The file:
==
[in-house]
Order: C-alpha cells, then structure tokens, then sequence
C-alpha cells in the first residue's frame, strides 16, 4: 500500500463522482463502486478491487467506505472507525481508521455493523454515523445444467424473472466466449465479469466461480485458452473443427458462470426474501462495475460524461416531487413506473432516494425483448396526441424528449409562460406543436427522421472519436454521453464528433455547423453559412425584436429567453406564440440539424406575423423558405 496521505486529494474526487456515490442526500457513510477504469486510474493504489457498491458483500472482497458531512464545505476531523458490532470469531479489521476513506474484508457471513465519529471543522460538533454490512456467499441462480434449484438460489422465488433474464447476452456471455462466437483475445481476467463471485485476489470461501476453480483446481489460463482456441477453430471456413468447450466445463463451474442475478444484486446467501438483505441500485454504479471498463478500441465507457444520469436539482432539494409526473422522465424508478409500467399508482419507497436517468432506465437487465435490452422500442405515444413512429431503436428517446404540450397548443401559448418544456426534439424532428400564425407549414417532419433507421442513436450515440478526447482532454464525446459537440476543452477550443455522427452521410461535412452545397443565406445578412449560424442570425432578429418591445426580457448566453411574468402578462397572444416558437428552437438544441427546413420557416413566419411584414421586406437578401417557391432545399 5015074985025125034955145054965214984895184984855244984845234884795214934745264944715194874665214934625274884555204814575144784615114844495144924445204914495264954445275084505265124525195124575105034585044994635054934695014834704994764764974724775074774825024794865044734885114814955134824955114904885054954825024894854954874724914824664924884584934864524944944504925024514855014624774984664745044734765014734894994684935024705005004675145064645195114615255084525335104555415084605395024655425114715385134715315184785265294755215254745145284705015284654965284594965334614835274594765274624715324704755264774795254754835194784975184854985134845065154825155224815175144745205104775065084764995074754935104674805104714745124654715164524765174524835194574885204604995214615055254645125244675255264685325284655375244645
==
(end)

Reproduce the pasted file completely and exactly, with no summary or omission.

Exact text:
[in-house]
Order: C-alpha cells, then structure tokens, then sequence
C-alpha cells in the first residue's frame, strides 16, 4: 500500500463522482463502486478491487467506505472507525481508521455493523454515523445444467424473472466466449465479469466461480485458452473443427458462470426474501462495475460524461416531487413506473432516494425483448396526441424528449409562460406543436427522421472519436454521453464528433455547423453559412425584436429567453406564440440539424406575423423558405 496521505486529494474526487456515490442526500457513510477504469486510474493504489457498491458483500472482497458531512464545505476531523458490532470469531479489521476513506474484508457471513465519529471543522460538533454490512456467499441462480434449484438460489422465488433474464447476452456471455462466437483475445481476467463471485485476489470461501476453480483446481489460463482456441477453430471456413468447450466445463463451474442475478444484486446467501438483505441500485454504479471498463478500441465507457444520469436539482432539494409526473422522465424508478409500467399508482419507497436517468432506465437487465435490452422500442405515444413512429431503436428517446404540450397548443401559448418544456426534439424532428400564425407549414417532419433507421442513436450515440478526447482532454464525446459537440476543452477550443455522427452521410461535412452545397443565406445578412449560424442570425432578429418591445426580457448566453411574468402578462397572444416558437428552437438544441427546413420557416413566419411584414421586406437578401417557391432545399 5015074985025125034955145054965214984895184984855244984845234884795214934745264944715194874665214934625274884555204814575144784615114844495144924445204914495264954445275084505265124525195124575105034585044994635054934695014834704994764764974724775074774825024794865044734885114814955134824955114904885054954825024894854954874724914824664924884584934864524944944504925024514855014624774984664745044734765014734894994684935024705005004675145064645195114615255084525335104555415084605395024655425114715385134715315184785265294755215254745145284705015284654965284594965334614835274594765274624715324704755264774795254754835194784975184854985134845065154825155224815175144745205104775065084764995074754935104674805104714745124654715164524765174524835194574885204604995214615055254645125244675255264685325284655375244645